So, in summation, I ask all those who read this blog to brainstorm with me. What is a better name for schizophrenia? What is a good name for people who were diagnosed with schizophrenia, but have had their illness under control for some time. Please leave any suggestions in the comments and have a very happy holiday season!

3 comments

  1. If we can’t do away with the labeling, we sure could do away with the idea of “normal” or even “healthy” as a perfect, static, achievable state. Most adults are in recovery, and the rest are actively suffering even if it’s hidden behind denial. There are also limits and dangers to illness and disease as metaphors applied to the mind. Stigmatizing and blaming people for their mental illness or emotional disorder is still the norm in our individualistic society, which is probably the leading cause of socially induced mental illness. We should look at it more sociologically. Disorders and stresses in society at large lead to lots of individual breakdowns. The more a population is exposed to violence poverty, and generally fear, the more you can count on an epidemic of mental health issues. The more blame and denial are given as answers, the crueler the response and the greater the har, Right now, pandemic deaths of despair are about the same as the total COVID deaths in Alberta. The closure of supervised injection sites coincided the with doubling of overdose fatalities. There should be more talk about what makes a good society and a good life — and why there is so much despair. Why do we make it harder for people to function as the penalty for their poor functioning? Stable, happy, human beings have become a resource we expect to exist but actively deplete. Families are expected to supply new labour and social capital at their own cost, no matter how they are squeezed and stressed. The mental health pandemic we have now due to the covid pandemic and the poor responses to it requires asking why we have such a sick society that thought it would be good to lock up very young and very old people for their own protection. The countries that have successfully coped with the virus did not need to destroy sociability to do so. But in the west, basic facts and a shared reality cannot be agreed on — psychosis at a civilizational scale.

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    1. If we can’t do away with the labeling, we sure could do away with the idea of “normal” or even “healthy” as a perfect, static, achievable state. Most adults are in recovery, and the rest are actively suffering even if it’s hidden behind denial.

      There are also limits and dangers to illness and disease as metaphors applied to the mind. Stigmatizing and blaming people for their mental illness or emotional disorder is still the norm in our individualistic society, whose alienating and hypercompetitive features are probably a leading cause of mental illness. So we should look at mental health sociologically.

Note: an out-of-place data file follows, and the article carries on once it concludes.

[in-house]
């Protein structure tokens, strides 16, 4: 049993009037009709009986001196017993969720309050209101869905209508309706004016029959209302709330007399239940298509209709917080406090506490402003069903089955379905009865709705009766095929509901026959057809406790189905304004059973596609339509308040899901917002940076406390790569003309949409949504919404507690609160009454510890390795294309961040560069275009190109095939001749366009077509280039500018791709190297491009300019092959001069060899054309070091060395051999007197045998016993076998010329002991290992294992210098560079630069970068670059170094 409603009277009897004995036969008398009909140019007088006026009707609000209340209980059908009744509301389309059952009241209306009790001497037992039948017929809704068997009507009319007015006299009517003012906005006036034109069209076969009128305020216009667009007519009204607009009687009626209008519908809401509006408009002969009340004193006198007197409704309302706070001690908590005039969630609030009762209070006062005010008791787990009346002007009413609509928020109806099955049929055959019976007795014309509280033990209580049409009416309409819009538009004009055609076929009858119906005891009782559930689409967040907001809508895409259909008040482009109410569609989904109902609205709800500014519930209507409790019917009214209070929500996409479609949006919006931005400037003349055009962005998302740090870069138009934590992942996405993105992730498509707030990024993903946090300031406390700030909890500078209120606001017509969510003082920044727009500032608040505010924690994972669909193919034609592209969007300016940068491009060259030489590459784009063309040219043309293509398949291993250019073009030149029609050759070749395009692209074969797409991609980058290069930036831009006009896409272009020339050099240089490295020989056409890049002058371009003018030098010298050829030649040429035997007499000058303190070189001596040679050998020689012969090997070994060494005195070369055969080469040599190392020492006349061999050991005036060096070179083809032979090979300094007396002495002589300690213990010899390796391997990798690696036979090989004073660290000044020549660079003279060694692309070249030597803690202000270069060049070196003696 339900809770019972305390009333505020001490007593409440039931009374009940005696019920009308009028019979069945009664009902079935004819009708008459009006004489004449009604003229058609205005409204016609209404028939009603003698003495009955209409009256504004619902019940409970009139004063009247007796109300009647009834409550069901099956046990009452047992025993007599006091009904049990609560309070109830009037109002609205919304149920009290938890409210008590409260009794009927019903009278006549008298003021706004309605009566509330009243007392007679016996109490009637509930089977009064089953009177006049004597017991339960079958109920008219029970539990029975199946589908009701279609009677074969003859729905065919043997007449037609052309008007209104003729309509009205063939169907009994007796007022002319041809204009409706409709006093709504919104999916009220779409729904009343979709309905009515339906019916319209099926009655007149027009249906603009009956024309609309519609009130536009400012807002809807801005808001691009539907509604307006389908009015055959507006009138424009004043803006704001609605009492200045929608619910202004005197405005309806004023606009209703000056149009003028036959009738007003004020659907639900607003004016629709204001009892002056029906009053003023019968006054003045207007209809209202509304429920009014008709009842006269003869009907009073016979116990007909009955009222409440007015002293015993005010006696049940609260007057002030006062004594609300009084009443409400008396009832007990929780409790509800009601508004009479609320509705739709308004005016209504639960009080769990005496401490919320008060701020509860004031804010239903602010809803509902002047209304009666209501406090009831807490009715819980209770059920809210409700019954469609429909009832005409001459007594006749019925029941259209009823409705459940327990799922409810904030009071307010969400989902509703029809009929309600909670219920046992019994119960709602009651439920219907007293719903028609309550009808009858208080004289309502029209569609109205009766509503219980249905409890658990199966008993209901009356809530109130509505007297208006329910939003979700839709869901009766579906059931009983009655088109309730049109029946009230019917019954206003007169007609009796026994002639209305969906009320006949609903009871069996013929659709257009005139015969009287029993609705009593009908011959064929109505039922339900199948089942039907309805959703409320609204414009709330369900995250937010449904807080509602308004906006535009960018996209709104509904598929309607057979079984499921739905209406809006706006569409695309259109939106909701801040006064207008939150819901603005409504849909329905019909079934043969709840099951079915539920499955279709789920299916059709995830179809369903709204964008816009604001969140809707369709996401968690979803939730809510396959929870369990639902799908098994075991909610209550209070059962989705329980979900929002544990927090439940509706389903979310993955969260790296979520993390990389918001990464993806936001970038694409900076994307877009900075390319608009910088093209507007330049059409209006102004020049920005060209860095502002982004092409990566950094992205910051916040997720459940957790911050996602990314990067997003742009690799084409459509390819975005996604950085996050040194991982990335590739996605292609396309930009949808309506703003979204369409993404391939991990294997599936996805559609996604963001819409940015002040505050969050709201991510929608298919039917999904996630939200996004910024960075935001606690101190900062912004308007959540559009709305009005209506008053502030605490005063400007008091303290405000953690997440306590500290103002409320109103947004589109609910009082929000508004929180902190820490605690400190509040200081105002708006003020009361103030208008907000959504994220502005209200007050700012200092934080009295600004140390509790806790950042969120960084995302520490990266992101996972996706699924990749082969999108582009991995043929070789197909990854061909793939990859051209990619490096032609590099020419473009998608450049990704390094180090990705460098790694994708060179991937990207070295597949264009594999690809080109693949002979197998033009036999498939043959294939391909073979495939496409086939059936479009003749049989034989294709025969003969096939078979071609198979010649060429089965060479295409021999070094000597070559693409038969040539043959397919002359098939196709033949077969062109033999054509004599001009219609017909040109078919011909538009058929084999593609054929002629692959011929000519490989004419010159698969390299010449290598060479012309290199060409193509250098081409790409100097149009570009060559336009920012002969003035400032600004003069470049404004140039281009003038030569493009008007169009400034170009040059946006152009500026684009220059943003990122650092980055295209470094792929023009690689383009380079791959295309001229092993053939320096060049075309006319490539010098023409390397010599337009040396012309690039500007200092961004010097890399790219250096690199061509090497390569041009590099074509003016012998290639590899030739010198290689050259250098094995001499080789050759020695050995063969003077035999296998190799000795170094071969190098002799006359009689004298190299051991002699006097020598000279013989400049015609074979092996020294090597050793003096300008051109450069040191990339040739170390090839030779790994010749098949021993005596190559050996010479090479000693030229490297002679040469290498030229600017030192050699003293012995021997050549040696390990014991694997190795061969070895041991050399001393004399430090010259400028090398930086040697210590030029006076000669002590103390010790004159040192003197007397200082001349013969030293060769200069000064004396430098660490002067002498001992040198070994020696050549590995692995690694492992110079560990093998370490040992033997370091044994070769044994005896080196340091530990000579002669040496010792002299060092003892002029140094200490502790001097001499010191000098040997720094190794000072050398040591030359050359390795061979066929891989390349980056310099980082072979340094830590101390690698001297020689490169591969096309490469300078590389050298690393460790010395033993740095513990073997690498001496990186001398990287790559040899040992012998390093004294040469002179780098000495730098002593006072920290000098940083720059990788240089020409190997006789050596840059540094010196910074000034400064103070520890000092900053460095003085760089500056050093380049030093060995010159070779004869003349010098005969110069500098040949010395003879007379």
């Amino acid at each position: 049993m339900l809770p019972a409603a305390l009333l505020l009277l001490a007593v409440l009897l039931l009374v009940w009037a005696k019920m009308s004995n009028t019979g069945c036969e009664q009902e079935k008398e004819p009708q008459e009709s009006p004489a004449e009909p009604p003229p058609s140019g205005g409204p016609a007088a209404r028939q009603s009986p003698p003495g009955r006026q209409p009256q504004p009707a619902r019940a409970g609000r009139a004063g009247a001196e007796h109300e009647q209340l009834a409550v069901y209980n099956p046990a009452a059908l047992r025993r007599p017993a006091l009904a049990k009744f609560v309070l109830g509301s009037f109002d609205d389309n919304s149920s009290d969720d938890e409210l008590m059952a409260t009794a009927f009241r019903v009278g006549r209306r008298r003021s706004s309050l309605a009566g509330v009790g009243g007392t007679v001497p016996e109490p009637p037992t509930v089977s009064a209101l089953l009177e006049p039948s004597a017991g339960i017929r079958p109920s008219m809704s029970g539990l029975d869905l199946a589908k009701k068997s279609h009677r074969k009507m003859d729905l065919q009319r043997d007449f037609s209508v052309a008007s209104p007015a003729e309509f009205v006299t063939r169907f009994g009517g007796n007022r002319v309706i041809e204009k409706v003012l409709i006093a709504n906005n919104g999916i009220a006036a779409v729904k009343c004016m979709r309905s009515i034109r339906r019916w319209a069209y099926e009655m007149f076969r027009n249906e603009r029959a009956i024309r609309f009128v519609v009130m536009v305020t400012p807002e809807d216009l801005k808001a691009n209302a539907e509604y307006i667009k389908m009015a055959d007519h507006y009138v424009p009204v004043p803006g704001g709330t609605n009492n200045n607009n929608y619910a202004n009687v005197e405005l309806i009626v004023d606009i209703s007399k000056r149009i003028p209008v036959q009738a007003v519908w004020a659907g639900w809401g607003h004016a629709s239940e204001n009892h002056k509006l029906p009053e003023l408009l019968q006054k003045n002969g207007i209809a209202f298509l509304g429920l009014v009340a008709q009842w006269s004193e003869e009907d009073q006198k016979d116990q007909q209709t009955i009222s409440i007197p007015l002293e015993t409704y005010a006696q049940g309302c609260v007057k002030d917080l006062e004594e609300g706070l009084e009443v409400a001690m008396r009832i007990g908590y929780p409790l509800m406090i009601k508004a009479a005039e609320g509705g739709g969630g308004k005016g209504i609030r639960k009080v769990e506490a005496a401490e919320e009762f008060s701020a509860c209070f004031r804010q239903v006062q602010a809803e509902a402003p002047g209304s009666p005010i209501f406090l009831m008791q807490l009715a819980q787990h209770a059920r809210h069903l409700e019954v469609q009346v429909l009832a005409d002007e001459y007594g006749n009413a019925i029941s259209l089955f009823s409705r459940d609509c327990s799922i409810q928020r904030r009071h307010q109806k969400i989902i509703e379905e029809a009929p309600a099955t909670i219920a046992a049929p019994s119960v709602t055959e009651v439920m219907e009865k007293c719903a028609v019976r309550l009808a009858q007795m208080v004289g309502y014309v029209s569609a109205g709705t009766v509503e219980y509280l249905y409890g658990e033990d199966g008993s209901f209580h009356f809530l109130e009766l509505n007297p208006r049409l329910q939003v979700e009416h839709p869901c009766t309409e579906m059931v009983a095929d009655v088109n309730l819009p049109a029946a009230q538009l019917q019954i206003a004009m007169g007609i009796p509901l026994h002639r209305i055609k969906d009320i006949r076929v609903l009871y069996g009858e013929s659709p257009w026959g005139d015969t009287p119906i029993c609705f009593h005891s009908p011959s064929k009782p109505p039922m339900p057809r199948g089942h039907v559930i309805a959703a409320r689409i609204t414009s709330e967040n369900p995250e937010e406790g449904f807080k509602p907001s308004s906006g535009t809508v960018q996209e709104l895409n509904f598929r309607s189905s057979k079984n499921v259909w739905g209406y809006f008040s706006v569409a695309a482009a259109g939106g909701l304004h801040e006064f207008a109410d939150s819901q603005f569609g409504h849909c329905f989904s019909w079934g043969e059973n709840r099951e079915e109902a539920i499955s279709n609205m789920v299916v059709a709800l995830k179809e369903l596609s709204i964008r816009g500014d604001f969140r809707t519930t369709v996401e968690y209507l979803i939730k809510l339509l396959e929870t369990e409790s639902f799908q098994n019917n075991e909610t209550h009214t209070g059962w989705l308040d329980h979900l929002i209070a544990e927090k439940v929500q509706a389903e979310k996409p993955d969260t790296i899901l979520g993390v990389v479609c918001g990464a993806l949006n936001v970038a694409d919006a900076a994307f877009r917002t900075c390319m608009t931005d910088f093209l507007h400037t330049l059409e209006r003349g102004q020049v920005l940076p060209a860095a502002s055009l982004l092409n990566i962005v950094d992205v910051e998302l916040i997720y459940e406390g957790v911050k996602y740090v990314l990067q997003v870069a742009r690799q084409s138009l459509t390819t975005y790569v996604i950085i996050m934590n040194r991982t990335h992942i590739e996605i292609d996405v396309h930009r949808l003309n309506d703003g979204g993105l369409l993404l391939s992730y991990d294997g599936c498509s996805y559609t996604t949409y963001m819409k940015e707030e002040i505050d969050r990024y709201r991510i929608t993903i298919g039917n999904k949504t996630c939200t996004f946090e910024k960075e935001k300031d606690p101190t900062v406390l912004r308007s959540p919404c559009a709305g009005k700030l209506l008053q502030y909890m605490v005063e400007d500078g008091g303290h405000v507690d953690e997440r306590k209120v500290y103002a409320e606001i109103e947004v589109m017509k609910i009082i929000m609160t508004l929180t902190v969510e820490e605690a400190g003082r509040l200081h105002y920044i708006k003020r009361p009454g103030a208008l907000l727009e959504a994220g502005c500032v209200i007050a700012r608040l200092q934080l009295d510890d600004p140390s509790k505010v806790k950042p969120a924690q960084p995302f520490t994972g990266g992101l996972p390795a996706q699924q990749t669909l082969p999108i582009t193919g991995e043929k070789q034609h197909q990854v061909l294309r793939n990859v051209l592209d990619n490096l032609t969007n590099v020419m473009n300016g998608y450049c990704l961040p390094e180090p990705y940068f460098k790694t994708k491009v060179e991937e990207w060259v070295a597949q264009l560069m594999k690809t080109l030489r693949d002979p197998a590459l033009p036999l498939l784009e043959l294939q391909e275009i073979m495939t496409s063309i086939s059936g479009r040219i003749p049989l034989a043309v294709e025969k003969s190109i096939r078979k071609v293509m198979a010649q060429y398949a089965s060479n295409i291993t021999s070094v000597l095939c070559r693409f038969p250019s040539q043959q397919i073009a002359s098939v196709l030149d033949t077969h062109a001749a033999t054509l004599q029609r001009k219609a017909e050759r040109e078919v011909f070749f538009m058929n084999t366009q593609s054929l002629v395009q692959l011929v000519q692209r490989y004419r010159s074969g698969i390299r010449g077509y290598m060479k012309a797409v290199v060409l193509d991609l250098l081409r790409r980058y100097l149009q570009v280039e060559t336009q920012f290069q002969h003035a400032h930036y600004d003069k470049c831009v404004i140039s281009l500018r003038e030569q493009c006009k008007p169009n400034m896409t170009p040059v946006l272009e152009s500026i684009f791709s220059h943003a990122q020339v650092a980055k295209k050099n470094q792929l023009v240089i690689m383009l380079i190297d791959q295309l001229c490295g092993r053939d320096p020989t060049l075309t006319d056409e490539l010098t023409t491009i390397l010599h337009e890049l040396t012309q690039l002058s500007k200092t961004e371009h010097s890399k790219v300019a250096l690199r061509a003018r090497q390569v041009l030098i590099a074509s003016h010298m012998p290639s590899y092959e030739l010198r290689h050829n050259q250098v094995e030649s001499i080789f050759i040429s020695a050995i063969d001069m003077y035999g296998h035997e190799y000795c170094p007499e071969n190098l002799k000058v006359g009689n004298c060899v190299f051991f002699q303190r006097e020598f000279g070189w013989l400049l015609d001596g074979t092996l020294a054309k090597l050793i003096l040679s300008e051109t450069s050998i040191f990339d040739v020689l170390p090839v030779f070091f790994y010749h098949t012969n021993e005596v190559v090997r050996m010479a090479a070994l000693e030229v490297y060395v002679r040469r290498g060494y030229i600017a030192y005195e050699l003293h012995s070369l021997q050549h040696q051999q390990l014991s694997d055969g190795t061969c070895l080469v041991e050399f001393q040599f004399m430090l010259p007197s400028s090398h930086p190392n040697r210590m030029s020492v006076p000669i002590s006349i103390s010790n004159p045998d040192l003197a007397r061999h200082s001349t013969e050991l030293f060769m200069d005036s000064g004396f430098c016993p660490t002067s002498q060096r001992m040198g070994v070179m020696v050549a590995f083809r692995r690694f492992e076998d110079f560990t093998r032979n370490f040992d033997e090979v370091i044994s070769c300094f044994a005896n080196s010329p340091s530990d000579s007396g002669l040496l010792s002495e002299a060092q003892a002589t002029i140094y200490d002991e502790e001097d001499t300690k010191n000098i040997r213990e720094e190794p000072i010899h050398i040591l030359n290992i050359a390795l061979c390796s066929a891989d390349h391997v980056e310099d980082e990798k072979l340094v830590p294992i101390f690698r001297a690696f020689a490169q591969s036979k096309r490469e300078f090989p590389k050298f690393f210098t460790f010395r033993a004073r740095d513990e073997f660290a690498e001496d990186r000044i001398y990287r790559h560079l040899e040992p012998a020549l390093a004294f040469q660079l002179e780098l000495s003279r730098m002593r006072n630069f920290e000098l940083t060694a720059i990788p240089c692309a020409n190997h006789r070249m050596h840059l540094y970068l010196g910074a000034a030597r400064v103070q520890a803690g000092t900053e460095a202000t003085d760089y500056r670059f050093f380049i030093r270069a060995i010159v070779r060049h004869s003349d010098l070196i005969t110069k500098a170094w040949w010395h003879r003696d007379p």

Disorder and stress in society at large lead to lots of individual breakdowns. The more a population is exposed to violence, poverty, and fear, the more you can count on an epidemic of mental health issues. The more blame and denial are given as answers, the crueler the response and the greater the harm. It’s a downward spiral.

      Right now, pandemic deaths of despair are about the same as the total COVID deaths in Alberta. The closure of supervised injection sites coincided the with doubling of overdose fatalities.

      There should be more talk about what makes a good society and a good life — and why there is so much despair. Why do we make it harder for people to function as the penalty for their poor functioning?

      Stable, happy, human beings have become a resource we expect to exist but actively deplete. Families are expected to supply new labour and social capital at their own cost, no matter how they are squeezed and stressed.

      The mental health pandemic we have now due to the covid pandemic and the poor responses to it requires asking why we have such a sick society. Why did anyone think it would be good to lock up very young and very old people for their own protection? The countries that have successfully coped with the virus did not need to destroy sociability to do so. But in the west, basic facts and a shared reality cannot be agreed on — psychosis at a civilizational scale. In this situation, the focus shouldn’t be on the individual diagnoses but the social causes.

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  2. Schizophrenia certainly is a very ugly sounding word. Some countries have changed the name but I’m not sure that would help much. More research on causes and better treatments would make me a lot happier than changing vocabulary. What makes me really angry is that they can stop the whole world for a new virus and develop a vaccine in a matter of months but after studying schizophrenia for hundreds of years they still haven’t found any bio markers.